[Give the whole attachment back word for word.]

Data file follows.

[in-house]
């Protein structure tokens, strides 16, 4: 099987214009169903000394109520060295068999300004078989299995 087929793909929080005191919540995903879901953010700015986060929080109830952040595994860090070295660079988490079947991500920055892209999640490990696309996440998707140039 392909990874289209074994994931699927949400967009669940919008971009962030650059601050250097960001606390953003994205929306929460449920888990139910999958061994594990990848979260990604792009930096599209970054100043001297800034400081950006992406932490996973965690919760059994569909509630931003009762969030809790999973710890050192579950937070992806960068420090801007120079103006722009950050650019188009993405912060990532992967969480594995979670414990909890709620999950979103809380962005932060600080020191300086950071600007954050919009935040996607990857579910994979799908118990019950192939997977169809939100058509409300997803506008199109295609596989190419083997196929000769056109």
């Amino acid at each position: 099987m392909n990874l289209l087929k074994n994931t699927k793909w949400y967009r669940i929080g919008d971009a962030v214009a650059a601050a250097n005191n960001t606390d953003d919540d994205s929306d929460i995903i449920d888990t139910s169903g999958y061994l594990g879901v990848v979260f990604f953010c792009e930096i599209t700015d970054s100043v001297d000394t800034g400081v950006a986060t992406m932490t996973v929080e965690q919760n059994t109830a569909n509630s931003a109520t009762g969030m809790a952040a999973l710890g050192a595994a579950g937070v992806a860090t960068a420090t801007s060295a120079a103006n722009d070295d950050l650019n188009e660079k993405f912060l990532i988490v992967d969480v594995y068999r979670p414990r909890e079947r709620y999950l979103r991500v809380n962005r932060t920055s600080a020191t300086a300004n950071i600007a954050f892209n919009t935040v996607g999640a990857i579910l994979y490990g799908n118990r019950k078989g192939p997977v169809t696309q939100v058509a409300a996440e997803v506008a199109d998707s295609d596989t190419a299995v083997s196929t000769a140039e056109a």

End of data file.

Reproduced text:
[in-house]
């Protein structure tokens, strides 16, 4: 099987214009169903000394109520060295068999300004078989299995 087929793909929080005191919540995903879901953010700015986060929080109830952040595994860090070295660079988490079947991500920055892209999640490990696309996440998707140039 392909990874289209074994994931699927949400967009669940919008971009962030650059601050250097960001606390953003994205929306929460449920888990139910999958061994594990990848979260990604792009930096599209970054100043001297800034400081950006992406932490996973965690919760059994569909509630931003009762969030809790999973710890050192579950937070992806960068420090801007120079103006722009950050650019188009993405912060990532992967969480594995979670414990909890709620999950979103809380962005932060600080020191300086950071600007954050919009935040996607990857579910994979799908118990019950192939997977169809939100058509409300997803506008199109295609596989190419083997196929000769056109």
């Amino acid at each position: 099987m392909n990874l289209l087929k074994n994931t699927k793909w949400y967009r669940i929080g919008d971009a962030v214009a650059a601050a250097n005191n960001t606390d953003d919540d994205s929306d929460i995903i449920d888990t139910s169903g999958y061994l594990g879901v990848v979260f990604f953010c792009e930096i599209t700015d970054s100043v001297d000394t800034g400081v950006a986060t992406m932490t996973v929080e965690q919760n059994t109830a569909n509630s931003a109520t009762g969030m809790a952040a999973l710890g050192a595994a579950g937070v992806a860090t960068a420090t801007s060295a120079a103006n722009d070295d950050l650019n188009e660079k993405f912060l990532i988490v992967d969480v594995y068999r979670p414990r909890e079947r709620y999950l979103r991500v809380n962005r932060t920055s600080a020191t300086a300004n950071i600007a954050f892209n919009t935040v996607g999640a990857i579910l994979y490990g799908n118990r019950k078989g192939p997977v169809t696309q939100v058509a409300a996440e997803v506008a199109d998707s295609d596989t190419a299995v083997s196929t000769a140039e056109a």